The Salmonella outbreak linked to Jem brand nut butters has ended after sickening 13 people in 10 states, according to the Centers for Disease Control and Prevention (CDC). A recall was issued for the products which were linked to illnesses from July 2015 to November 2015.
Because these products have long shelf lives, the CDC encourages consumers to check recall information.
The CDC worked with state health officials and the U.S. Food and Drug Administration (FDA) to investigate a multistate outbreak of Salmonella Paratyphi B variant L(+) tartrate(+) infections. The unusually named strain, which used to be known as Salmonella Java, does not cause paratyphoid fever, enteric fever, or typhoid fever.
But it does cause illness. Symptoms of a Salmonella infection usually appear with six to 72 hours of exposure and last about a week. They include diarrhea, fever, and abdominal cramps.
By state, the case count in this outbreak was as follows: California (1), Colorado (1), Georgia (1), Hawaii (1), Idaho (1), Illinois (1), Maine (1), New Jersey (1), North Carolina (1), and Oregon (4). Sixty-two percent all case patients, who ranged in age from less than 1 year to 79, were male. None of them was hospitalized. No deaths were reported.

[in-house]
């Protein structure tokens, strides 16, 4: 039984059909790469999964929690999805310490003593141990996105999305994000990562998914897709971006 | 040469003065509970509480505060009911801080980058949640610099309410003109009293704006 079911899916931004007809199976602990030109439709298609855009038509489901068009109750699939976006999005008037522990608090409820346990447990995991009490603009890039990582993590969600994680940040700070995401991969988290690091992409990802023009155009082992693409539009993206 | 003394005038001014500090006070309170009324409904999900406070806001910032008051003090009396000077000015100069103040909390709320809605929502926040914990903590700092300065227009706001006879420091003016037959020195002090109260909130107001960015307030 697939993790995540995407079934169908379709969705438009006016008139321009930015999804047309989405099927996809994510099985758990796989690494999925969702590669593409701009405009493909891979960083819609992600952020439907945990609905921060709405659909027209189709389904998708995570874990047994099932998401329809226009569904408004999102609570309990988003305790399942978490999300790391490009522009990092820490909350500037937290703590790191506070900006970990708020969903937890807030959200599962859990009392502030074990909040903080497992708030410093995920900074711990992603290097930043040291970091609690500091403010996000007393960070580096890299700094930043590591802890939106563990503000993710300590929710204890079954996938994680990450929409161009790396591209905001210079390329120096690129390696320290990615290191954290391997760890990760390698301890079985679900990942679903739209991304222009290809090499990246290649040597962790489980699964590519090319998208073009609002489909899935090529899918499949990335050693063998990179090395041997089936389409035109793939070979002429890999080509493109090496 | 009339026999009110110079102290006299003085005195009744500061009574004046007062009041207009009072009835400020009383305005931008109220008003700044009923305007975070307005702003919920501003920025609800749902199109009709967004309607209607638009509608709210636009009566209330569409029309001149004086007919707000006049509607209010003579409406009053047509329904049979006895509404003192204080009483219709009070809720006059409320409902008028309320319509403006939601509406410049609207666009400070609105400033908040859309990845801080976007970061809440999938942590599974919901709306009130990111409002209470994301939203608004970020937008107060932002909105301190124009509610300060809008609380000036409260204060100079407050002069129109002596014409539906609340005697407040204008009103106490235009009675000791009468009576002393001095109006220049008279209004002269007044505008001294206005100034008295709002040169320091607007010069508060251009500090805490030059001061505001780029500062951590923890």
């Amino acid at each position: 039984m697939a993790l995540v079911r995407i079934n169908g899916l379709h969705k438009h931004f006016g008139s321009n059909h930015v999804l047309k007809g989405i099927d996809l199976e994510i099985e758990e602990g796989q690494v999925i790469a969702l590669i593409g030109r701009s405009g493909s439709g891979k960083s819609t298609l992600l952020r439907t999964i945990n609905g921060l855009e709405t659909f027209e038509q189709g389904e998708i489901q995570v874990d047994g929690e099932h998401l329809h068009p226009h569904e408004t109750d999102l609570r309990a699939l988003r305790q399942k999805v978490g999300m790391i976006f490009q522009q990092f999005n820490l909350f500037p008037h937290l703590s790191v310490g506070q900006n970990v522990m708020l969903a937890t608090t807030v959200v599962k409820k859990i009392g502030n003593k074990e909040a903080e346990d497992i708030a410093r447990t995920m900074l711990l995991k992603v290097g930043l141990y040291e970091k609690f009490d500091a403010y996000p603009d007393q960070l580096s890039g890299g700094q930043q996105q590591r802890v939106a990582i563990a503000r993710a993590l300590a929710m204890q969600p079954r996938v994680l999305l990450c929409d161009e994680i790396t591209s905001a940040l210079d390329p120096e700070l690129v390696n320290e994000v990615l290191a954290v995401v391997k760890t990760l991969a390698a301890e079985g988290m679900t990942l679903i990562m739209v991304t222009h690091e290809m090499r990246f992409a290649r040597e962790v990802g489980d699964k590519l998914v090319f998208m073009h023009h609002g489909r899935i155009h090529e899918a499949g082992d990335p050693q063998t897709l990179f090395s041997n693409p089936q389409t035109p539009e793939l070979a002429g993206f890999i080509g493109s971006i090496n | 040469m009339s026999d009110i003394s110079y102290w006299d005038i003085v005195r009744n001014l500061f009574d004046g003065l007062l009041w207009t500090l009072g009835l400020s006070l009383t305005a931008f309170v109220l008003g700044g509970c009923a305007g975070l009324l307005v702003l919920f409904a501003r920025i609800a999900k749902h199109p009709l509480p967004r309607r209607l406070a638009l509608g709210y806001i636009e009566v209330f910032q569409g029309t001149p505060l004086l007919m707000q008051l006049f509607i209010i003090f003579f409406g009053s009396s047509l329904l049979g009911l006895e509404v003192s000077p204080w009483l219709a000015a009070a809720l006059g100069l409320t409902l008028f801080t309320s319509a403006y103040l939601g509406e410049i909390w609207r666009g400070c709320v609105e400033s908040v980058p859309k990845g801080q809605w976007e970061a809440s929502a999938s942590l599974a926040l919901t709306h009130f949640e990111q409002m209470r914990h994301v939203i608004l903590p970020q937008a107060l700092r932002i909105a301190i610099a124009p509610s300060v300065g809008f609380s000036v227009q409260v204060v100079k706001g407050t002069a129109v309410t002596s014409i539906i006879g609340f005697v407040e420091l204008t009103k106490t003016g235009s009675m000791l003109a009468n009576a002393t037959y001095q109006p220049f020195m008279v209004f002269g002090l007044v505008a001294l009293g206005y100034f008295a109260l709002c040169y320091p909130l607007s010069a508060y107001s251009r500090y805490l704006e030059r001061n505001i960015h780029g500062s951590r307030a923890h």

During their investigation, health officials collected epidemiologic evidence indicating JEM Raw brand sprouted nut butter spreads were the likely source of the outbreak. Ten of the case patients interviewed reported exposure to a nut butter or nut butter spread in the week before becoming ill. Eight of them specifically JEM Raw brand sprouted nut butter spread.
Jem recalled its entire line of sprouted nut butter spreads on December 2, 2015. The recalled nut butter spreads, sold in glass jars in sizes ranging from 1.25 ounces to 16 ounces, had been distributed nationwide in retail stores and through mail order. Consumers who still have these products should throw them away.